June 10, 2005 in Cost of Crime, News | Permalink | TrackBack (0)

Penn Prof Publishes Novel

IntheshadoKermit Roosevelt, assistant professor at Penn Law, has published In the Shadow of the Law.  A prominent story line is how a pro bono death penalty case affects attorneys in a large corporate firm.  The book has earned rave reviews.  Publishers Weekly said, "Most of all it's the vividness and complexity of the characters—drawn with the precision and authority of a winning legal argument—that heralds the arrival of an exciting new voice."  See reviews and buy book here.  [Mark Godsey]

June 10, 2005 in Book Club | Permalink | TrackBack (0)

Trinidad and Tobago's AG Threatens to Hang Every Convict on Death Row If Courts Interfere With His Capital Punishment Plan

The Express reports that John Jeremie, the AG of Trindad and Tobago, told Parliament this week that he will resume hanging convicts on death row as soon as they exhaust their appeals.  Jeremie said the hangings are necessary to fight the recent upswing in crime. "The Government recognises that our people have grown tired of plans, talk and discussions of the the Government states in forthright and unambiguous terms that we are at war with each and every criminal in Trinidad and Tobago," said Jeremie.  Jeremie also stated that if the courts intervene, the AG's office will do everything in its power to hang every person on death row.  [Mark Godsey]

June 10, 2005 in Capital Punishment, International | Permalink | TrackBack (3)

Prominent Lawyer Walks Into Police Station And Admits Life of Crime

A top German lawyer walked into a local police station this week and confessed to living a secret life of crime over the past 20 years.  His crimes include multiple armed bank robberies and swindles involving his clients' money.  His wife, with whom he has 2 young daughters, knew nothing of the crimes and was shocked.  Police later found a backpack with masks and guns used in the bank robberies in his cellar.  Story . . . [Mark Godsey]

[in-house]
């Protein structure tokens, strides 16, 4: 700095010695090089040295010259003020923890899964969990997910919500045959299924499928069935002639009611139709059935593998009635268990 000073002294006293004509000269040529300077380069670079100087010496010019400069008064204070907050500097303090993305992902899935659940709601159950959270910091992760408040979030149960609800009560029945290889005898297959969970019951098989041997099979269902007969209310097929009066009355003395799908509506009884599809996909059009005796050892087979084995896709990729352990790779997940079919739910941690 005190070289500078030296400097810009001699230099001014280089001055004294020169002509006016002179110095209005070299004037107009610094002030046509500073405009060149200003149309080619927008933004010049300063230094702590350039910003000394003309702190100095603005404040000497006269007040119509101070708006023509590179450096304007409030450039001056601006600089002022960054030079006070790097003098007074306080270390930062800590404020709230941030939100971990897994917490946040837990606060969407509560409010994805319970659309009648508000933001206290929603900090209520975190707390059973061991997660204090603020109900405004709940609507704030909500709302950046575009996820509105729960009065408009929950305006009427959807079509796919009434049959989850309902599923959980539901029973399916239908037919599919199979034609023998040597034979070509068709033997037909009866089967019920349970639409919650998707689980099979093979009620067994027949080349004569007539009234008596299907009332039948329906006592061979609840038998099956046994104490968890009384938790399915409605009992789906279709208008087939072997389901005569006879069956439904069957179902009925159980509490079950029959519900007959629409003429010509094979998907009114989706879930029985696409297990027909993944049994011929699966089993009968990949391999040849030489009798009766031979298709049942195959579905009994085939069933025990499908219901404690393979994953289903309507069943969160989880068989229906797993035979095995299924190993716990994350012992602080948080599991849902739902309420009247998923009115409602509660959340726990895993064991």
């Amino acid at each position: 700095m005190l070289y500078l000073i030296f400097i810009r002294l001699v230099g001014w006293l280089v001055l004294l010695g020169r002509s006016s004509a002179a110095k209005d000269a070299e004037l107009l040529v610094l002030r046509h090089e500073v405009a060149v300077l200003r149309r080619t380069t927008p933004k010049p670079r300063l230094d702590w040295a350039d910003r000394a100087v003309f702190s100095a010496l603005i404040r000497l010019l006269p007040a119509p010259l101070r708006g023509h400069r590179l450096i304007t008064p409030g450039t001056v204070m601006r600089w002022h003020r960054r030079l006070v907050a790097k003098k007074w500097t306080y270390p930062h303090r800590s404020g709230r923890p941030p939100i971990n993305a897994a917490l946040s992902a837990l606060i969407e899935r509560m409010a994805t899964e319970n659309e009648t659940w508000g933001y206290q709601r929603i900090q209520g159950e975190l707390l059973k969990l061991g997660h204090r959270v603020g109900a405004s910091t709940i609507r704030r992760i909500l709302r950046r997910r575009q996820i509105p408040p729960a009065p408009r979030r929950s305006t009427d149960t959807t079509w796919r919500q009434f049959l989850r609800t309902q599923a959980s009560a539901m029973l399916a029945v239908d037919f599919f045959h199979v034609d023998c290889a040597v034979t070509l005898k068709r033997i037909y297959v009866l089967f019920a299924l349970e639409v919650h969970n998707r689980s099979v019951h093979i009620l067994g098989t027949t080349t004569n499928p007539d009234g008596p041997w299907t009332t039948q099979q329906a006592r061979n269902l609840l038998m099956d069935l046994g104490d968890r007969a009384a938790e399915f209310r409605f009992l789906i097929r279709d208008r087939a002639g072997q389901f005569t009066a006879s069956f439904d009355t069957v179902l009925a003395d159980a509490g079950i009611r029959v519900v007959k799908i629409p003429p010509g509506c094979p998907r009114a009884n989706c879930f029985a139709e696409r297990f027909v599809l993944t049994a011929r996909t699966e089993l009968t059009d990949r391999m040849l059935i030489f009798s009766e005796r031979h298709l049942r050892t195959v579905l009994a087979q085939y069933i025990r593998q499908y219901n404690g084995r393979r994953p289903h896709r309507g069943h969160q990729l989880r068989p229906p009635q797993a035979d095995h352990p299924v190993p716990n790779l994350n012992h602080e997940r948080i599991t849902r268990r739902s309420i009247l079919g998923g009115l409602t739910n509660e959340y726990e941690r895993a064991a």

June 10, 2005 in International | Permalink | TrackBack (0)

Idaho CrimProf Honored

Russell20copy Idaho CrimProf Russell A Miller has been awarded the Outstanding Faculty Service Award by the student body.  [Mark Godsey]

June 10, 2005 in CrimProfs | Permalink | TrackBack (0)

Thursday, June 9, 2005

3 Year Old Dies in Van; Driver Charged

A toddler died after being left all day in a hot day care van.  The driver has been charged with manslaughter. [Jack Chin]

June 9, 2005 in News | Permalink | TrackBack (0)

Irish NGO Urges Expungement for Prostitution Records

An Irish group concerned with helping sex workers issued a report stating that criminal records of former prostitutes hinders their obtaining of legitimate employment.  Accordingly, their records should be expunged after a period of time. [Jack Chin]

June 9, 2005 in Criminal Justice Policy | Permalink | TrackBack (0)

The Depravity Scale

The Forensic Panel, a peer reviewed forensic practice, is surveying the public, including lawyers and mental health professionals, about how "depraved" they consider certain crimes to be.  They hope to create a "depravity scale" to be used in sentencing.  To complete the survey, click here.  [Mark Godsey]

June 9, 2005 in Sentencing Corrections | Permalink | TrackBack (0)

Montana First to Meet National Standards for Indigent Defense

From  "Montana has approved legislation that is being hailed for establishing the first statewide indigent criminal defense system that meets national standards for delivering high-quality representation."  Story . . . (free 30-day subscription required).  This move by the Montana legislature follows a suit by the ACLU brought because of the inadequacies of Montana's indigent defense system in the past.  [Mark Godsey]

June 9, 2005 in News | Permalink | TrackBack (0)

To Fight Crime, Japan to Require Foreigners to Carry ID Cards with Computer Chip